Bridge Tables

Bridge tables serve as query assistance tables to facilitate the handling of complex many-to-many relationships and hierarchical data structures in a data vault.

Relationships between business objects are represented using Links, which store the associations between Hubs.

However, when querying data from Satellites, for example, the number of joins involving multiple Hubs and Links can increase which can impact query performance negatively.

A bridge table provides a way to navigate relationships in a data vault by becoming an intermediate table that connects multiple Hubs and their associated Links.

It contains hash keys from the Hubs and Links it spans and also stores business keys of the Hubs. The bridge table is populated by querying the relevant Hubs and Links to determine the relationships that need to be represented. Once it has all the relationships, the bridge table reduces the number of joins required to query the Satellites, thereby improving query performance.


  1. To add a bridge table to a data vault, select the Hubs you want the bridge table to cover, then right-click on any one of the selected Hubs and select the Create DV Bridge option from the context menu.

Note: If the selected Hubs are not directly connected to each other through common Links, the bridge table will not be created. This is because bridge tables can only store direct relationships between Hubs.

  1. Once a bridge table is added, it will appear connected to the related Hubs and Links by means of ghost relationships. These are not actual relationships and simply represent a linkage between the bridge table, Hubs, and Links.

  1. To configure the bridge table, right-click the table’s header and select Properties from the context menu or double-click the table header.

  1. A configuration window will open. On the first screen, you can view and edit the table name and schema, but you cannot edit the entity type because doing so would alter the properties of the bridge table, such as entity roles.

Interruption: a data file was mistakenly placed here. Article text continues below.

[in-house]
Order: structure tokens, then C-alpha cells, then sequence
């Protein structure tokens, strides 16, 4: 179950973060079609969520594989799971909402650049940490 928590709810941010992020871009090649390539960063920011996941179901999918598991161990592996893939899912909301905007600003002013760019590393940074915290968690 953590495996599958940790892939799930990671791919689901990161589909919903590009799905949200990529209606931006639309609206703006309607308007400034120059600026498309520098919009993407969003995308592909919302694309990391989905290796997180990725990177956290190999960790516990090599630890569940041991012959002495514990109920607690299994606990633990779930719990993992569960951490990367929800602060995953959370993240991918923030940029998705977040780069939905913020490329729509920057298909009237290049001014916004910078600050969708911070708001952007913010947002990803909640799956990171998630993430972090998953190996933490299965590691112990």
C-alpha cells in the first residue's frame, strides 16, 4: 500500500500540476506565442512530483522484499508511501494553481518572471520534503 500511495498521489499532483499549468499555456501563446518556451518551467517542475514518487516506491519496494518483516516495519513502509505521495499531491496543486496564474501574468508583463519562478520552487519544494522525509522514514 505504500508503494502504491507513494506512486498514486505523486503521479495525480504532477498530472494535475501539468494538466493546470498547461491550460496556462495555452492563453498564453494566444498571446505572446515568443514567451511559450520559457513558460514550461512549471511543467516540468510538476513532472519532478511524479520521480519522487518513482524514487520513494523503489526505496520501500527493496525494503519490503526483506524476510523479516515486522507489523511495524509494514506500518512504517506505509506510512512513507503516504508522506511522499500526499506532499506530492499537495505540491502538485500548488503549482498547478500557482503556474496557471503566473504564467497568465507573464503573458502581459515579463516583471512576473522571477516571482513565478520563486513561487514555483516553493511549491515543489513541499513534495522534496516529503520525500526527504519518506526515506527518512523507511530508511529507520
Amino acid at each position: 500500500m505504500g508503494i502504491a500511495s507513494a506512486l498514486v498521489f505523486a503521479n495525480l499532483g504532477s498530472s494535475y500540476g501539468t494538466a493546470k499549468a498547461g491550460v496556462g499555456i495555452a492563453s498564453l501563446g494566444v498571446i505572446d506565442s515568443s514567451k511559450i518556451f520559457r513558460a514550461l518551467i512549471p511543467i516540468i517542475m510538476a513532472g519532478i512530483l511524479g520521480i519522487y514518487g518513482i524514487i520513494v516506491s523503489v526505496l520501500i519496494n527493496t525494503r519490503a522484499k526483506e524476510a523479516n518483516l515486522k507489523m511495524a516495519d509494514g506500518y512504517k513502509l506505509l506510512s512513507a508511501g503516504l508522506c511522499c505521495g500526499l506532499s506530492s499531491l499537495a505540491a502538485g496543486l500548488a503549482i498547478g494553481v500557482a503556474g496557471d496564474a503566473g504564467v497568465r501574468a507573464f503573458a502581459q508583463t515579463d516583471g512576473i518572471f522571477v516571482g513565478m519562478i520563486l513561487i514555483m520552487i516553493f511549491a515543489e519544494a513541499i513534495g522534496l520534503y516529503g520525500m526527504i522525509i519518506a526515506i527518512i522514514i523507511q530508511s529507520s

1. Click Next to proceed to the Layout Builder.

  1. In the layout of this bridge table, you will notice a few foreign keys, such as CustomersHub_Customers_Key, OrdersHub_Orders_Key, etc. Each of these foreign keys represents a relationship between the bridge table and the related Hub. For example, the CustomersHub_Customers_Key represents the primary key of Customers Hub.

The Snapshot field represents the snapshot date of the bridge table, and it forms the primary key of the table along with the incoming hash keys from the related Hubs and Links.

Note: You cannot edit the field names and properties of the bridge table as this would cause conflict between the layouts of the bridge table and its related Hubs and Links. This would further result in erroneous loads.

If there is a change in the properties of the Hub or Link related to the bridge table, it is necessary to refresh the layout of the bridge table before forward-engineering it to a database.

  1. To refresh the bridge table layout, right-click the bridge table header and select the Refresh Bridge Table option from the context menu.

  1. You can populate a bridge table by loading its related Links. This can be done through the Data Vault Table Loader object.

  1. To view the bridge table data, right-click the bridge table header and select Database Table -> View Table Data from the context menu.

Note: The bridge table will not be populated if even one of the Links is not loaded. This is because bridge tables incorporate inner joins to load.

Once all the Links are loaded, the data in the bridge table will look like this:

Additionally, when the Links are loading, you can monitor the loading of the bridge table in the Job progress window.

This concludes using bridge tables in Astera Data Stack.

Last updated

© Copyright 2023, Astera Software